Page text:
Date: Fri, 18 Oct 91 10:08:40 EDT From: "Spencer W. Thomas" <Spencer.W.Thomas at med.umich.edu> Subject: old terminology Here's my guess: Egg whites are used as a clarifying medium. They help precipitate proteins that will cause cloudiness. A groat is a grain (usually of oats). I believe that "beareth an Egg" means that you should put a whole egg into the wort (is it still wort if it's mead?) and see if it floats. At least the thickness of a groat (oat grain) should be sticking out above the surface (about 1/16 inch?). This would correspond to a particular specific gravity. The density (specific gravity) of an egg changes as it ages, thus the requirement for a freshly laid egg. You may already know this, and it doesn't help, anyway, but "Sack" typically means sherry. Return to table of contents
Date: Fri, 18 Oct 1991 10:23 EDT From: Dave Rose <CHOLM at HUBIO2.HARVARD.EDU> Subject: Egges and such... Recently, in regard to an old (mead?) recipe, someone queried: >Has anyone out there ever heard of putting egg whites in the boil? I >don't see how that could have any positive effect, though I'm no >expert on eggs or on mead. (In another recipe, Sir Digby requires that >the egg be "freshly laid.") > >What on earth does the phrase "beareth an Egge" mean? Most of his mead >and metheglin recipes bear eggs near the end of the boil. Is this an >especially mucky portion of the scum? Is it the remains of the egg whites? >What does the thickness of the "Egge" have to do with anything, if >you've been scumming off the top all the while? (My Webster's says >that a groat is an old coin worth four pennies.) I don't know the answers for sure but I'm willing to take a couple of guesses: I think I have read of egg whites, or purified albumin which is pretty much the same thing, being used as a clarifying agent by some commercial breweries. Basically, albumins are pretty big pretty inert proteins that coagulate when you boil them. That's why boiled eggs turn white, the protein has coagulated and come out of solution. When you boil your wort, proteins in the wort will denature, but will not necessarily coagulate (clump together), since they are present in pretty low concentration, and are therefore not very likely to glom onto one another. By throwing in a lot of albumin you increase the amount of protein, and when the albumin coagulates all the wort proteins coagulate along with it. The (relatively) big blobs of coagulated protein will settle out, clearing the wort. Eggs also contain some proteases which break down albumin over time into smaller polypeptides. That's why the white of a fresh egg will be very viscous, but an older one will be more watery. Since larger proteins coagulate better, you want your albumins as in tact as possible. I think that explains Sir Digby's preference for fresh laid eggs. As for "Beareth an Egge" I would bet that an egge is an egg (not too consistent in their spelling, these colonial types), and that it means that the S.G. of the wort is high enough that an egg will be "borne", i.e. will float. I don't know the density of an egg, but it is greater than water (I seem to remember from the few times I have boiled eggs that they sat on the bottom of the pan), and as you boil the solution will become more dense due to the evaporation of water, and at some point an egg added to the boil will float. In short, behold the egg: the first hydrometer! Dave Rose CHOLM at HUBIO2.HARVARD.EDU Return to table of contents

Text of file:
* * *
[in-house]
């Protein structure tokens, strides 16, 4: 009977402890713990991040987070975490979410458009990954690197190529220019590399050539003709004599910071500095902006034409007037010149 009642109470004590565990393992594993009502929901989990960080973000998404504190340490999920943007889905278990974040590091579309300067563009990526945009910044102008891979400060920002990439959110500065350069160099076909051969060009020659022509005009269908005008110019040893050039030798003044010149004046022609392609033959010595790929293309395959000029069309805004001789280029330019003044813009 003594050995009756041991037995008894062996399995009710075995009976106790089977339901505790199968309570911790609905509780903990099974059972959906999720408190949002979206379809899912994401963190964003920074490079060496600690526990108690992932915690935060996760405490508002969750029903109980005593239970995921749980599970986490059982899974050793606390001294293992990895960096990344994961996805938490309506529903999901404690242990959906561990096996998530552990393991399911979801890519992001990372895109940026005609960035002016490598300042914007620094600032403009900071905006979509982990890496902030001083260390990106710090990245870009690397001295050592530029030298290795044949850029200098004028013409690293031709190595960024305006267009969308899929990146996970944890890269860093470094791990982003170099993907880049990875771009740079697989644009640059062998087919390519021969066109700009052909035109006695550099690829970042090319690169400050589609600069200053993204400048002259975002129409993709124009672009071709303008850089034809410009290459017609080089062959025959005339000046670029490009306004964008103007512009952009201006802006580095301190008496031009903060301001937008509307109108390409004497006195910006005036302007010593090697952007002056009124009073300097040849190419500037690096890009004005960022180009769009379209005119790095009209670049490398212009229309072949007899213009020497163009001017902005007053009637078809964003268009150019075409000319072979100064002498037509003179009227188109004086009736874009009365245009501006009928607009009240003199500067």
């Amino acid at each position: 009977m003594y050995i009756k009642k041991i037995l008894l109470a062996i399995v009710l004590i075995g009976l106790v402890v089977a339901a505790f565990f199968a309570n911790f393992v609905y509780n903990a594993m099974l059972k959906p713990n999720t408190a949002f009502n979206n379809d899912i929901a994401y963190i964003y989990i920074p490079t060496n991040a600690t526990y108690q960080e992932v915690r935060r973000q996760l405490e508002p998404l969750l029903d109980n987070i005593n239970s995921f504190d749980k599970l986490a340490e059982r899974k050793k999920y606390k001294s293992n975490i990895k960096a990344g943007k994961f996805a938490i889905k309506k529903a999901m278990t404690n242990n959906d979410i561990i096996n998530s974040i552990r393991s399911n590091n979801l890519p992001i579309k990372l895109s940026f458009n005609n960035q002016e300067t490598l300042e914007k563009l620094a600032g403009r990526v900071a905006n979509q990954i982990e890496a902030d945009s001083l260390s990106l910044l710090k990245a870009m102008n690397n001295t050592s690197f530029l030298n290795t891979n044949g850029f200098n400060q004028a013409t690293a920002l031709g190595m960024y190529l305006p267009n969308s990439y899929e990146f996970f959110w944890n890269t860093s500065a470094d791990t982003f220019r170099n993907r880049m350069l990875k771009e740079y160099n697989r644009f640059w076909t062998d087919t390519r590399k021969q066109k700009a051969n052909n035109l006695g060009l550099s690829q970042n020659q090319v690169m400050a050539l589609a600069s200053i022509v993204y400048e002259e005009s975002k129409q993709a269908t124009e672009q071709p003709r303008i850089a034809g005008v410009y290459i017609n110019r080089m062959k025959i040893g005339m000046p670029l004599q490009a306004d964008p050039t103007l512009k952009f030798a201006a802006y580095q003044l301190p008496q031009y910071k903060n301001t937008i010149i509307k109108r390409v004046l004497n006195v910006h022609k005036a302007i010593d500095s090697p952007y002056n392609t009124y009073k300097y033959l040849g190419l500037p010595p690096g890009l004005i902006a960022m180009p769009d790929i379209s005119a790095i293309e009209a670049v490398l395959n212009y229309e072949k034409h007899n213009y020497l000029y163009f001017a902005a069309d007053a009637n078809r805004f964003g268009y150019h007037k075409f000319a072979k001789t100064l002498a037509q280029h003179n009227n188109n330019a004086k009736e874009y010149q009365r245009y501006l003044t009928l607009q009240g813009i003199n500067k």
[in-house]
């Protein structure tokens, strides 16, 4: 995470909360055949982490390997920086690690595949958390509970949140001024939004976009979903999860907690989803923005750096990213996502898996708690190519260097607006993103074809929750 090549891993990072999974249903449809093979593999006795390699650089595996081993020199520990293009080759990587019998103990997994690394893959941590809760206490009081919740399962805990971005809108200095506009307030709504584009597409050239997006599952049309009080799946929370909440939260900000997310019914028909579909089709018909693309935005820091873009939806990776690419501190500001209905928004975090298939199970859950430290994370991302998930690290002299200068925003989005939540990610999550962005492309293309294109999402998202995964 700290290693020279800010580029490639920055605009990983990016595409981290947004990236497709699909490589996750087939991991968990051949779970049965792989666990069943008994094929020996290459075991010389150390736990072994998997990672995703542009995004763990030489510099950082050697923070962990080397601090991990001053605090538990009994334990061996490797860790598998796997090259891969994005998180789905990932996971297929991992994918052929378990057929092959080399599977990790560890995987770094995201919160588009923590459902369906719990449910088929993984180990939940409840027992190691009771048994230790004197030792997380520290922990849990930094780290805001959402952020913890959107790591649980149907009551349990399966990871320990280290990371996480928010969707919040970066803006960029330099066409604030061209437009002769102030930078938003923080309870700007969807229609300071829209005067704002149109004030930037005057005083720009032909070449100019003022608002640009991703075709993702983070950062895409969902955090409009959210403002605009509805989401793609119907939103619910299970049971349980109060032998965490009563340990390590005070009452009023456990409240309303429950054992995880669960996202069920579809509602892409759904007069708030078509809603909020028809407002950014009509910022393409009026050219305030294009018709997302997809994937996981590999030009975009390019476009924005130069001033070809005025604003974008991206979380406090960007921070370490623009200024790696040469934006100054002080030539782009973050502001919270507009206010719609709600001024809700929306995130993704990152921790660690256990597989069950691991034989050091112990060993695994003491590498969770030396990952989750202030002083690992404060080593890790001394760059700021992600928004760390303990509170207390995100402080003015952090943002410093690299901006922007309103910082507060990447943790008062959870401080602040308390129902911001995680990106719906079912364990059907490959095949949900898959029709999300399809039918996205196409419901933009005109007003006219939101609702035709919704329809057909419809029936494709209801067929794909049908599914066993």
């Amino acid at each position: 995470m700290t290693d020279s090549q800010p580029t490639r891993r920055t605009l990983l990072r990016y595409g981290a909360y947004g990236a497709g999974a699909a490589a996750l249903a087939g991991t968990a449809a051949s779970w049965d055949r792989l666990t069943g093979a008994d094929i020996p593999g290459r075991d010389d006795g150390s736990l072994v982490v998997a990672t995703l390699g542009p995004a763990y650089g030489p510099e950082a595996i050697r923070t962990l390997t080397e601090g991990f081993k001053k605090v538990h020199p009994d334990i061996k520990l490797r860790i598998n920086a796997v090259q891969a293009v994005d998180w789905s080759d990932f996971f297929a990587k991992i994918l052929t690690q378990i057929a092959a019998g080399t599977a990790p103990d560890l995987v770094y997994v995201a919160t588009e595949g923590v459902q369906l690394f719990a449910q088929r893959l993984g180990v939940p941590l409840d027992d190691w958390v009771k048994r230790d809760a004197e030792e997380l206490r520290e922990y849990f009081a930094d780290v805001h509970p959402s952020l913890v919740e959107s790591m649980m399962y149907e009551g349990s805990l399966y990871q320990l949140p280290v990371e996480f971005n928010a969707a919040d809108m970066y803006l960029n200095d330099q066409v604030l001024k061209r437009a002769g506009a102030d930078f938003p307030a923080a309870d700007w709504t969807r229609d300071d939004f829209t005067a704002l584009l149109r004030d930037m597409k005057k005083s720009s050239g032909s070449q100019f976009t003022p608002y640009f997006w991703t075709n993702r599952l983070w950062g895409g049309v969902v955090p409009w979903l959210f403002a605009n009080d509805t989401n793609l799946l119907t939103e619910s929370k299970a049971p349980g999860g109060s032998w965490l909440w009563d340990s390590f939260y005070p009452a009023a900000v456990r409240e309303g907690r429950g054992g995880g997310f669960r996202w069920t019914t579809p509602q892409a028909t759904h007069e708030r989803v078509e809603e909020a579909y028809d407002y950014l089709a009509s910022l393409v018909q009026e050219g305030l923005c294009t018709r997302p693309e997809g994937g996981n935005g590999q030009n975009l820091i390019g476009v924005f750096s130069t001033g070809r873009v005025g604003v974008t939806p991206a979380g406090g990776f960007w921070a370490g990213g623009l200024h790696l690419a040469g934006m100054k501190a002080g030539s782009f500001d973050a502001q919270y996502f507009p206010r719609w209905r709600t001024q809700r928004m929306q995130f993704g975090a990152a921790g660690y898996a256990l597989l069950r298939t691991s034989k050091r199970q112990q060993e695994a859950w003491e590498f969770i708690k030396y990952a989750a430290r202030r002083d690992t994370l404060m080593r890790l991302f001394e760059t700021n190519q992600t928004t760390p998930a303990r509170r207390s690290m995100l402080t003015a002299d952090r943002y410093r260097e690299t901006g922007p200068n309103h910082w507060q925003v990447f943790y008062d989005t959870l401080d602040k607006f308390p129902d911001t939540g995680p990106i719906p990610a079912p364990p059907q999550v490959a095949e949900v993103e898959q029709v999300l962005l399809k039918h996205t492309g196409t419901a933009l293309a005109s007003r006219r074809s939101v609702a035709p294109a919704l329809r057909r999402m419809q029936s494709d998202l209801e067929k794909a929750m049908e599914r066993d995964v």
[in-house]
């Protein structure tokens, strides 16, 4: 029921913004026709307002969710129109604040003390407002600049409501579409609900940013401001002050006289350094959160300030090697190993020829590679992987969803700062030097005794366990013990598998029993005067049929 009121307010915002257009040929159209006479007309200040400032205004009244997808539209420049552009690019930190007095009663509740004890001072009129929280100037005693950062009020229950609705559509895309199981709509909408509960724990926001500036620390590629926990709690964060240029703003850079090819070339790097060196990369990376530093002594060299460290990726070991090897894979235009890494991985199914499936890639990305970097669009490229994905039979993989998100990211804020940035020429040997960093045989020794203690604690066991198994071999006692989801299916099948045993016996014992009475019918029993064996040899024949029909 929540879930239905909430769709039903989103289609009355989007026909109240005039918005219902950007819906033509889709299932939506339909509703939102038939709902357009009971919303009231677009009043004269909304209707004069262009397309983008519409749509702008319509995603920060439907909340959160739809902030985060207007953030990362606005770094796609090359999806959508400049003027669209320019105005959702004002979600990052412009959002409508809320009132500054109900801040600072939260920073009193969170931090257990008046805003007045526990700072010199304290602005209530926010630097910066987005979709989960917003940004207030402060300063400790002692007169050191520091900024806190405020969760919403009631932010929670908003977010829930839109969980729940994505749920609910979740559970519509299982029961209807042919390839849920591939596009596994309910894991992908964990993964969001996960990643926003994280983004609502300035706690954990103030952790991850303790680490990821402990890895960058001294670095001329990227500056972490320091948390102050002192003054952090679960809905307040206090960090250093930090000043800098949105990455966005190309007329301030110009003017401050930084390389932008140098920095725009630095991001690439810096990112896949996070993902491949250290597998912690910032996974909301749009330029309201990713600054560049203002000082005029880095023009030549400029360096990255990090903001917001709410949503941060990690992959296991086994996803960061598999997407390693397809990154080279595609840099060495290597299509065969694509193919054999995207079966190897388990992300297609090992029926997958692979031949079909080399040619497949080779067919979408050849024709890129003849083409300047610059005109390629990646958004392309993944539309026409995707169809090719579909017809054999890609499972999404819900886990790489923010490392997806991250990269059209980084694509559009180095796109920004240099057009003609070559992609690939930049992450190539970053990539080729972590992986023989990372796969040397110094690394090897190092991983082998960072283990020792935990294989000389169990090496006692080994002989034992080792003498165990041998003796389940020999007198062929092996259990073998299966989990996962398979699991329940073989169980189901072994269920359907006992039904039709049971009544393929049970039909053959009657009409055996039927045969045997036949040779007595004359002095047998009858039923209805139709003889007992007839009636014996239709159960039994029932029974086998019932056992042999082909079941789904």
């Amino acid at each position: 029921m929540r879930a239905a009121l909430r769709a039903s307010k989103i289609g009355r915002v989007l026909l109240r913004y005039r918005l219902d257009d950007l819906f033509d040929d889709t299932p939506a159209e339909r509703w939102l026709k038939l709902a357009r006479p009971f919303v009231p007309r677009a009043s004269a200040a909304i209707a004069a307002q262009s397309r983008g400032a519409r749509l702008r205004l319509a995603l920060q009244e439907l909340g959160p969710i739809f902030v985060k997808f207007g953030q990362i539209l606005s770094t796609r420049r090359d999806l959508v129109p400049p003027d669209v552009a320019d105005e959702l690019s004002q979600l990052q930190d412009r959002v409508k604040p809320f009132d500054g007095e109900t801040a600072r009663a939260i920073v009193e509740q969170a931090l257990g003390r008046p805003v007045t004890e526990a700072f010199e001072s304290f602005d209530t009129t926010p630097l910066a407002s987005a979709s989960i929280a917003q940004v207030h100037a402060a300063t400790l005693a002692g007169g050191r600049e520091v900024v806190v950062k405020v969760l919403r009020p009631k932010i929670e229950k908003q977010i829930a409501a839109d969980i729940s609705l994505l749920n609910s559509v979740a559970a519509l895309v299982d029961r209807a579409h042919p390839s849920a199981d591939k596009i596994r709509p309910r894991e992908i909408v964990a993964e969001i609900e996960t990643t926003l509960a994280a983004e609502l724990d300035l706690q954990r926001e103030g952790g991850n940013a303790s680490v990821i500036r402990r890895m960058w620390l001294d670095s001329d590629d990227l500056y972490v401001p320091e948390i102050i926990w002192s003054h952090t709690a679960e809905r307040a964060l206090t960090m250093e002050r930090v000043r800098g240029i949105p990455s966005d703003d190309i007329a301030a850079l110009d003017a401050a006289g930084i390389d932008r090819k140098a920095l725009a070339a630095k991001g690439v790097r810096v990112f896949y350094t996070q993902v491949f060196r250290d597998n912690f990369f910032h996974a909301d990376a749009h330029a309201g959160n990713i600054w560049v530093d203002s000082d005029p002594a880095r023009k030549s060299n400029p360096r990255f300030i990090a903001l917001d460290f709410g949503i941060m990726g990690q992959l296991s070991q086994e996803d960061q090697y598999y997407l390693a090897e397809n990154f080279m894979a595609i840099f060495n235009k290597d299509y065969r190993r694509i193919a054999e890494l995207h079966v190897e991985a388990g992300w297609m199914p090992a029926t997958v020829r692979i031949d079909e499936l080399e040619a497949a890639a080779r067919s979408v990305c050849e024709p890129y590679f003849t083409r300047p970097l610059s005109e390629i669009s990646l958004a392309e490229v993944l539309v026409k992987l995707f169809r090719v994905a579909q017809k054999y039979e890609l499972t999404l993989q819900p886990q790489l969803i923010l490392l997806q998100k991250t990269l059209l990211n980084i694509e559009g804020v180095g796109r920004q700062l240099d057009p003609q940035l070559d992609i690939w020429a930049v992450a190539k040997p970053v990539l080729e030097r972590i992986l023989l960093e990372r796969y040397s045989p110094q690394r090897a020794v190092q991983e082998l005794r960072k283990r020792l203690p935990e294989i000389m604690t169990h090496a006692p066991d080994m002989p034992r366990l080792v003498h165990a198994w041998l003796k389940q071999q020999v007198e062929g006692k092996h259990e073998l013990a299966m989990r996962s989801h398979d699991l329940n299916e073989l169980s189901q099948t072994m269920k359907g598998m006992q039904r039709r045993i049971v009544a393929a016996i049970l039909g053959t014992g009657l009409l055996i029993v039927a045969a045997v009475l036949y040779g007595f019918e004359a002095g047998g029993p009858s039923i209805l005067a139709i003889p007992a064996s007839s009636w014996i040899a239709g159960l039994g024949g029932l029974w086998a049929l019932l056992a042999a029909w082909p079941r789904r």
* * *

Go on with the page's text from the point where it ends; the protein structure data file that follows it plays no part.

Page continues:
Date: Fri, 18 Oct 91 07:11:05 -0500 From: jmellby at iluvatar.dseg.ti.com Subject: Re: Homebrew Digest #741 (October 09, 1991) Rob, I haven't gotten a Homebrew Digest since October 9th. Have I been inadvertntly dropped off the list? If so, I would appreciate it if you would put me back. I believe that on the weekend of Oct 6-9 there were some problems with out domain naming machine, which might have caused you to have problems sending here. Thanks, Return to table of contents
Date: Fri, 18 Oct 91 09:54:12 CDT From: Fritz Keinert <keinert at iastate.edu> Subject: Re: Eggs in Mead In HD 743, Jacob Galley asks about some weird instructions in an old recipe for mead: > ... > ... The rule of it's being boiled enough is, when it yieldeth > no more scum, and beareth an Egge, so that the breadth of a groat is > out of the water. > ... > What on earth does the phrase "beareth an Egge" mean? Most of his mead > and metheglin recipes bear eggs near the end of the boil. This is just a wild guess, but it sounds to me like he is using an egg as a primitive hydrometer, to measure starting gravity. If the egg sticks out a certain distance (whatever a "groat" is), the gravity is right. - ------- Fritz Keinert phone: (515) 294-5128 Department of Mathematics fax: (515) 294-5454 Iowa State University e-mail: keinert at iastate.edu Ames, IA 50011 Return to table of contents
Date: Fri, 18 Oct 91 08:00:58 PDT From: Larry McDonough <larrym%rondo at rand.org> Subject: Re: Homebrew Digest #743 (October 18, 1991) This is to verify that I am receiving the hb-digest successfully. larrym at rand.org Return to table of contents
Date: Fri, 18 Oct 91 10:27:32 CDT From: kncarp at nicsn1.monsanto.com (Kevin N. Carpenter) Subject: Boston Pubs.. I'm off to Boston/Littleton and will have a Saturday to kill. Which pubs are recommended? Sorry for the noise... E-mail responses will minimize it... Kevin Carpenter kncarp at nicsn1.monsanto.com Return to table of contents